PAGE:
These are the years when they will discover their own identities, form their own definitions of a what makes a good friend; decide if they’re going to follow what’s biblically right and wrong; and discover for themselves their own relationship with God.
Critical years to be sure. Years where I’d rather be the one who is their sounding board for these issues than the closed door that they’re railing against.
The Prodigal Son (and Me)
As I think through my role as a parent, I think of the revolutionary way that God parents us. And God’s incredible parenting style is on full display in the story of the Prodigal Son (Luke 15-11-32).
His acceptance of us has nothing to do with the bad or the good things we do. He loves us, regardless.
He greets us with open arms—restoring us to our right place as a child of the King—the second he sees us coming toward Him.
We don’t have to prove our devotion. We don’t have to do “enough” to be accepted.
His love is complete and perfect, accepting us in our dirty state (whether that’s from being involved in sin and unrighteous living, like the younger son who ran away; or from having a heart mired in a works-based mentality that has kept us from experiencing the joy of his full unconditional love).
I want to be that kind of a parent. I want to love my kids in that way.
I want my children to know—and I want to show by my actions—that they can still be their imperfect selves and still be fully loved by me.
I need stories like the Prodigal Son to remind me that I am loved like that by my precious Creator, and that I can love others in that same way, only through His power working in me.
How Can We Parent Tweens with This Radical Love?
It takes time for my husband and I to grow into being able to give that unconditional love; and for our kids to understand that this is the type of love we desperately long to give them.
It’s simply looking each day at the source of all love—the author and inventor of it; the one who proved his devotion by paying the ultimate price to be in fellowship with us. It’s walking in deeper and deeper levels of faith with Him as we trust, moment by moment, that He will use our misshapen hearts and imperfect circumstances to teach us this perfect love.
This is the confident hope I am reaching for as my children grow:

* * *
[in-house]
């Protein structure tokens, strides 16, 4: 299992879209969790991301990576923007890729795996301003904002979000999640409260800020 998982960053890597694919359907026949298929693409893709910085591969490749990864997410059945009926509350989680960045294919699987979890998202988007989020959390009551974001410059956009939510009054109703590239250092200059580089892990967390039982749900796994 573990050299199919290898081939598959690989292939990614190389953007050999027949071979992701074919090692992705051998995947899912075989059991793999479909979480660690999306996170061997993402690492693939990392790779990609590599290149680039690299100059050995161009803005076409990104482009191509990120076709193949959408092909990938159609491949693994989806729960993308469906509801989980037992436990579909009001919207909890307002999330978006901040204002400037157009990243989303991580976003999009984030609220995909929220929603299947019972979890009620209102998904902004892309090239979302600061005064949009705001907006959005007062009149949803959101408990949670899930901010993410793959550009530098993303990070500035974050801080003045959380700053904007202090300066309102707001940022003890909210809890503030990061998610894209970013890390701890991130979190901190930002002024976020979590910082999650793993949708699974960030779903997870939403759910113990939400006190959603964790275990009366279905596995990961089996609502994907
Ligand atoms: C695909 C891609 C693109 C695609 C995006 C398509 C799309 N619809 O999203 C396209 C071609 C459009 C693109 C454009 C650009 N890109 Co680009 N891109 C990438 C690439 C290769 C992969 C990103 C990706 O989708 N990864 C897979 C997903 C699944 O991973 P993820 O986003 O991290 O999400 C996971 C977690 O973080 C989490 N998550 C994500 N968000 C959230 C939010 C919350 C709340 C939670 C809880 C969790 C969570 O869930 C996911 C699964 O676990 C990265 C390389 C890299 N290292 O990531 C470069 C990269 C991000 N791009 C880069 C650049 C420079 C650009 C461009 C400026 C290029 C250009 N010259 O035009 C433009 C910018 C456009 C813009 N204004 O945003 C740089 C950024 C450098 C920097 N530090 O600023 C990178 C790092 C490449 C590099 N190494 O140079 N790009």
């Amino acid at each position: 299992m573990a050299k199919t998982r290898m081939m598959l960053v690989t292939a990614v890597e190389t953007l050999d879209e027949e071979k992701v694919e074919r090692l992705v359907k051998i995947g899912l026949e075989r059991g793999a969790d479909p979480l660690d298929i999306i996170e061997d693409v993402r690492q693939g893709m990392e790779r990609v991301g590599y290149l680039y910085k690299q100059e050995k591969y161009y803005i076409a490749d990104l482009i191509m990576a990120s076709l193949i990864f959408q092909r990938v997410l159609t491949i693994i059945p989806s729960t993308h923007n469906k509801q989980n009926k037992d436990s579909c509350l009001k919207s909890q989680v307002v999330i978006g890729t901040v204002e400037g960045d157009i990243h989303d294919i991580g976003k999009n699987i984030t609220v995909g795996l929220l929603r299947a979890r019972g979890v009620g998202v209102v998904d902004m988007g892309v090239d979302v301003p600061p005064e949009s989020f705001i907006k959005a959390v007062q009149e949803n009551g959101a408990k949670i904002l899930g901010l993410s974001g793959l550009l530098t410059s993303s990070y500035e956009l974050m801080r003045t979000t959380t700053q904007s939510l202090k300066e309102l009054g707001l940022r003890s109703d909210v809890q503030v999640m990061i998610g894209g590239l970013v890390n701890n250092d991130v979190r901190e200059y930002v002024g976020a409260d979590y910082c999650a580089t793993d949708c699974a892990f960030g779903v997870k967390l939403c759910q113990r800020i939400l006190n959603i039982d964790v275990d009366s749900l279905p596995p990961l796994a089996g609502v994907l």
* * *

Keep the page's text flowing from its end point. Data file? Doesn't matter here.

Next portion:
To allow my roots in Him to grow deeper and deeper so that this broken vessel can be filled with that kind of supernatural, incomprehensible love that keeps imperfect kids of all ages and stages close, and at the same time, gives them the wings they need to fly.
Encouraging Bible Verses for Parenting Tweens
I don’t normally include verses like this at the end of a post, but truly, I want you to experience for yourself this deep, amazing love of God so that you can not only parent from this mindset, but that you can be filled with and confident in God’s great love for you.
“May you experience the love of Christ, though it is too great to understand fully. They you will be made complete with all the fullness of life and power that comes from God.” Ephesians 3:19
“May the Lord lead your hearts into a full understanding and expression of the love of God and the patient endurance that comes from Christ.” 2 Thessalonians 3:5
“Can anything ever separate us from Christ’s love? Does it mean he no longer loves us if we have trouble or calamity or are persecuted, or hungry, or destitute, or in danger, or threatened with death? (As the Scriptures say, ‘For your sake we are killed every day; we are being slaughtered like sheep.’) No, despite all these things, overwhelming victory is ours through Christ, who loved us. And I am convinced that nothing can ever separate us from God’s love. Neither death nor life, neither angels nor demons, neither our fears for today nor our worries about tomorrow—not even the powers of hell can separate us from God’s love. No power in the sky above or in the earth below—indeed, nothing in all creation will ever be able to separate us from the love of God that is revealed in Christ Jesus our Lord.” Romans 8:35-39
Other Posts on Parenting Tweens and Teens:
How does understanding God's great love for you inspire you parent differently? What situations have you encountered in your parenting where you felt led to show unmerited grace?